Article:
"Then you do not deny thy shameful sin, child?" Reverend Sample queried, his eyes like dark flint set in his nearly morbidly thin face.
"I...I do not, but surely I meant no harm in-"
"Silence!" Sample thundered, pounding his fist against the table.
Seconds passed in the church with not even the rustle of woolen clothing. No one dared to even move or shift their body for comfort's sake. Standing alone before the three men at the table - Reverend Sample and two elders of the community of New Abbottsford in the colony of Massachusetts - Amity Whiting could feel the heat of the eyes of everyone present upon her.
A strand of straw-colored hair had escaped from under the front of the coif on her head but she dared not push the scandalously exposed lock in place for fear of appearing vain. She was in enough trouble as it was without another sin being added to her burden.
Already, her recently orphaned state had placed her in ill-repute among the Puritan enclave. Surely a child saddled with the loss of both parents (neither of whom was held in particularly high esteem to begin with) was receiving a deserving punishment from God.
By contrast, the Prescotts, a couple seated in the front row of the congregation, were considered all the more pious in light of the repeated tragedies that had put every one of their four children into the earth during infancy. Silas Prescott, the town blacksmith, was a rock in the community and only for his lack of years was he not seated with Reverend Sample as one of the elders. And gentle Goodwife Sally Prentiss was a paragon of virtue. Even now, she was deep in prayer; distraught over the imperiled soul of Amity Whiting.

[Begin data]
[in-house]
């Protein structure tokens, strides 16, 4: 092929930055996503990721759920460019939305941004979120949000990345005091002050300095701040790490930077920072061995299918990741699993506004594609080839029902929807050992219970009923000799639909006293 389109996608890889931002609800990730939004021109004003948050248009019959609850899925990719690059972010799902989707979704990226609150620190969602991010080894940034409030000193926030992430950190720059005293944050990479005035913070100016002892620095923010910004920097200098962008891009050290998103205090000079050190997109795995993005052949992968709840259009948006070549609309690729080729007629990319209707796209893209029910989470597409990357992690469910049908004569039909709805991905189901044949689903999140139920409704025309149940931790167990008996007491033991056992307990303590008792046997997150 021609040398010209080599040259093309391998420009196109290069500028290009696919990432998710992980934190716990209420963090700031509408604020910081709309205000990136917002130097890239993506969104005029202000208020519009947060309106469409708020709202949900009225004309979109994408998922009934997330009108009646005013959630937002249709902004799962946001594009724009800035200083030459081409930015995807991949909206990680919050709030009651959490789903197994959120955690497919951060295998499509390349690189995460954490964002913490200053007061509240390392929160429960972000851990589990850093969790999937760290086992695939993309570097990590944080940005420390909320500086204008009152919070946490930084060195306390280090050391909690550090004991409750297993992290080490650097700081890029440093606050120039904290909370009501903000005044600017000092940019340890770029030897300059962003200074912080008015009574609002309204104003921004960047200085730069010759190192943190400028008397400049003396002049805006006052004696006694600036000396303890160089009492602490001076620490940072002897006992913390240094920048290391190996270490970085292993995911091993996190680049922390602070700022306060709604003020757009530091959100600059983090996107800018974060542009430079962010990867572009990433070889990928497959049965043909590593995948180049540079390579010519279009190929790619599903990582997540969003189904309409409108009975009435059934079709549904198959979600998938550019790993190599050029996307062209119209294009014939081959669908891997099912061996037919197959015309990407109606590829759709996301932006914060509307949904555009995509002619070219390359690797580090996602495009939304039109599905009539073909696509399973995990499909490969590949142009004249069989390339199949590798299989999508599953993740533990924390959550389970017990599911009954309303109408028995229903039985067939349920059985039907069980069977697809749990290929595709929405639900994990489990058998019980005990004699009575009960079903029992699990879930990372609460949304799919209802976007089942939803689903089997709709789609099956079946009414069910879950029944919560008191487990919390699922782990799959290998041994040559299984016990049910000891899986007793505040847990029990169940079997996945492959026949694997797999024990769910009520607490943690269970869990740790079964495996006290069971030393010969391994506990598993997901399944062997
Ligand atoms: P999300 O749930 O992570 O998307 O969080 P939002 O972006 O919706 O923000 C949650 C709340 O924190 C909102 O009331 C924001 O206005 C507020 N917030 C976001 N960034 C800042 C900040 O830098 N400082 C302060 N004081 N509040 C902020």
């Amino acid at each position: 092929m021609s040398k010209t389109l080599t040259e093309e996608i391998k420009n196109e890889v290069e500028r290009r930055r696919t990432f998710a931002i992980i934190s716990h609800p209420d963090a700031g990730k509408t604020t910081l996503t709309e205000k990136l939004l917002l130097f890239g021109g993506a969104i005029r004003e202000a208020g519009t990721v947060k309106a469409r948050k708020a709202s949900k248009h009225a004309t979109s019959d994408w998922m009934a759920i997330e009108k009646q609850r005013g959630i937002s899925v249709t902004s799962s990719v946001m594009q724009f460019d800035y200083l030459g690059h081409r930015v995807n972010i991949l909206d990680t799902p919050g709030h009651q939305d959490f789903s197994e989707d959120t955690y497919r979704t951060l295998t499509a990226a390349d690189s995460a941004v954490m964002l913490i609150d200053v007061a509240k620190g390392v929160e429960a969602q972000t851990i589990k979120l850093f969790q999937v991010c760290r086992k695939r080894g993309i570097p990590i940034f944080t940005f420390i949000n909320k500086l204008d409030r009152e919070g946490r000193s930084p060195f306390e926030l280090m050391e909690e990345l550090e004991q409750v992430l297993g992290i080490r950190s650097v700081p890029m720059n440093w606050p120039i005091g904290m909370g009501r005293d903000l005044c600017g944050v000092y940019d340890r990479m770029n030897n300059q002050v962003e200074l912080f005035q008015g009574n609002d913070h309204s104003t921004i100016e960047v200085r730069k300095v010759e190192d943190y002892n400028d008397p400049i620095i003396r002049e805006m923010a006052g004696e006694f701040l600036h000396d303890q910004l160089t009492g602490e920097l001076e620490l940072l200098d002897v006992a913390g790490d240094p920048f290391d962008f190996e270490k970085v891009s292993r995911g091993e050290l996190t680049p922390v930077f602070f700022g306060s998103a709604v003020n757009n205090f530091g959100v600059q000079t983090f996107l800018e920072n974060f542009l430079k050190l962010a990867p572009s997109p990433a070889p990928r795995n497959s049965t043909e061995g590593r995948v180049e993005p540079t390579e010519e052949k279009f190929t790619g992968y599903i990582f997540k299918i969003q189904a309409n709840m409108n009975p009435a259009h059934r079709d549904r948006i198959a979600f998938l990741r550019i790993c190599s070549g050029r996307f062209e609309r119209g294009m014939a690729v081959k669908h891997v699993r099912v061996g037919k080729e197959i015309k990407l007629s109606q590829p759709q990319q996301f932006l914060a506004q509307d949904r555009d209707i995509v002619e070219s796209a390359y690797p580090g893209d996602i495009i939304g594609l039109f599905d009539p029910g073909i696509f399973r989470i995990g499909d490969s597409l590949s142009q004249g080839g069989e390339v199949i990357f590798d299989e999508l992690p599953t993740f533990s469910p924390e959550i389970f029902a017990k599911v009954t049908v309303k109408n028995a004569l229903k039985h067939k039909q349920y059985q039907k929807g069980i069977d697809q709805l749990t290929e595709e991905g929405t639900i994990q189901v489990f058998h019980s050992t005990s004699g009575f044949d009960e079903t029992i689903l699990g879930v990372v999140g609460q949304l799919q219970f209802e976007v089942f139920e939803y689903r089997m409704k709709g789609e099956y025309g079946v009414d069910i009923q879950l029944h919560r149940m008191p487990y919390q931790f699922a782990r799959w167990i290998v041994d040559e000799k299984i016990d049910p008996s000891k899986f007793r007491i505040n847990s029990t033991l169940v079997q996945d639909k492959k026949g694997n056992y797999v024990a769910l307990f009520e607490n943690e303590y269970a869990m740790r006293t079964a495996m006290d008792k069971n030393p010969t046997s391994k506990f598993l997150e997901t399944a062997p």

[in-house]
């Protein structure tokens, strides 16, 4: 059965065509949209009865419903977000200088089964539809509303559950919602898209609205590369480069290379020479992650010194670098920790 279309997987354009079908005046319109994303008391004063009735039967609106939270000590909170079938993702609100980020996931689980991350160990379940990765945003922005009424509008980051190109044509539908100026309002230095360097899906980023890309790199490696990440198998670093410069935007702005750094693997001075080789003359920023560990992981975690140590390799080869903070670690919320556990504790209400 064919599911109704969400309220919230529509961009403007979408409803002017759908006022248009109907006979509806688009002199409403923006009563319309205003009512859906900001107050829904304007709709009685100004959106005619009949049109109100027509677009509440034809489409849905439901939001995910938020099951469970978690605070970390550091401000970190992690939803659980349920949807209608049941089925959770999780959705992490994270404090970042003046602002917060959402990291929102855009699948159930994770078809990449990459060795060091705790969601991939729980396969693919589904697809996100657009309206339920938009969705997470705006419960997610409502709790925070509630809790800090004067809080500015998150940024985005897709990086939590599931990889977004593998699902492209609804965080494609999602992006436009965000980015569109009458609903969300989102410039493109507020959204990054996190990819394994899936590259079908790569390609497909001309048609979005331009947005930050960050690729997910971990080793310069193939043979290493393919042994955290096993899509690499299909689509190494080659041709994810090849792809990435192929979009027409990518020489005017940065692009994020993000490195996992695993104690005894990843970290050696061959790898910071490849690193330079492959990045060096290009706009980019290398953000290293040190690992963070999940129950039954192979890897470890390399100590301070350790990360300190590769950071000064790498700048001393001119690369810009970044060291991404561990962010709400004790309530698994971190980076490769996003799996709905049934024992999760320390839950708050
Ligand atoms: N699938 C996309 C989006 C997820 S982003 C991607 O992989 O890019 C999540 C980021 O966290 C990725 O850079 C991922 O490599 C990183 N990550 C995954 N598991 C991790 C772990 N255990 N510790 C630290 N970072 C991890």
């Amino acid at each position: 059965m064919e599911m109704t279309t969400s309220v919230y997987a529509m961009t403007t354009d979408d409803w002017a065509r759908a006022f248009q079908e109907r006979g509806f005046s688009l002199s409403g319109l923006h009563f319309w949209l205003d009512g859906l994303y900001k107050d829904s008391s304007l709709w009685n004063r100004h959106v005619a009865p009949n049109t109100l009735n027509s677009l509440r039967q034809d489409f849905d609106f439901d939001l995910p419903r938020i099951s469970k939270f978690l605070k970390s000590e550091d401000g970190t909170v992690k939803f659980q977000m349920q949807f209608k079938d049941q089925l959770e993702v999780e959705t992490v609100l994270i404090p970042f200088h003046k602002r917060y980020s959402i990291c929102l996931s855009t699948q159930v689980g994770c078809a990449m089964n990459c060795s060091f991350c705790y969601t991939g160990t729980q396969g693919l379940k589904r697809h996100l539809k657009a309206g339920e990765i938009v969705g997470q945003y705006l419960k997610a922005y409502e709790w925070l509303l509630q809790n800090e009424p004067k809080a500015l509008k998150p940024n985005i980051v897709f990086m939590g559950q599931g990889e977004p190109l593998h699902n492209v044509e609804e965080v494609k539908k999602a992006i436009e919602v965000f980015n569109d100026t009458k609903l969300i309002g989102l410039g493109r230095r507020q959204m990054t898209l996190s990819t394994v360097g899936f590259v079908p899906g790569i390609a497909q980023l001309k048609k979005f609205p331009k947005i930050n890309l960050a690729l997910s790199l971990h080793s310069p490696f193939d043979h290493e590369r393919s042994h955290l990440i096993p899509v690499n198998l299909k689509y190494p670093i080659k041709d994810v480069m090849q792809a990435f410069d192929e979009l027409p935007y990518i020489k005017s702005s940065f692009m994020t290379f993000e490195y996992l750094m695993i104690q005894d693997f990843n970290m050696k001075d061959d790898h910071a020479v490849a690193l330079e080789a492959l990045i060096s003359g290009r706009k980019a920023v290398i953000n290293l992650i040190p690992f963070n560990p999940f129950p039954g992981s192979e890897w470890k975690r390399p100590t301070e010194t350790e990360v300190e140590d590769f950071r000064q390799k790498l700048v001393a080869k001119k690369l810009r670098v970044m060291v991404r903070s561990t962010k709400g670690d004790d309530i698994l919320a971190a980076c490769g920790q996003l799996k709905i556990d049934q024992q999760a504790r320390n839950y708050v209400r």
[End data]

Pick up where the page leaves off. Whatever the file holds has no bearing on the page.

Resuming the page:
After her parents' deaths in the fire that destroyed their home, a neighboring family, the Smythes, had taken the eleven year-old in. They treated her no better than a maidservant while conveniently incorporating her late father's meager plot in with their larger farm.
Yesterday evening, Amity had a brief respite as her chores were complete. Taking a walk, she lost herself in the brief moment of freedom and sang a song that had been one of her mother's favorites. She was overheard and received a beating with a switch for her transgression. Then she was brought before the tribunal the next day, Monday, to be properly shamed as her sins were exposed before the entire community.
"Amity Whiting," Reverend Sample intoned with cold righteousness. "For willfully defiling the Sabbath with song, you are sentenced to one day and one night in the pillory."
Two men of the church immediately took the sobbing girl outside where the wooden structure stood. Amity's neck and wrists were placed in the crescent cutouts of a wooden board before another similar board with the cutouts on the bottom was lowered into place above her, trapping her as she stood bent over at the waist. Wooden pins were hammered into place to keep the boards secured together and Amity was left to her humiliation.
This story is a work of fiction. Names, characters, places, and incidents either are products of the author's imagination or are used fictitiously. Any resemblance to actual events or locales or persons, living or dead, is entirely coincidental.
Mr Double's Palisade
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Changes last made on: Monday, May 15, 2017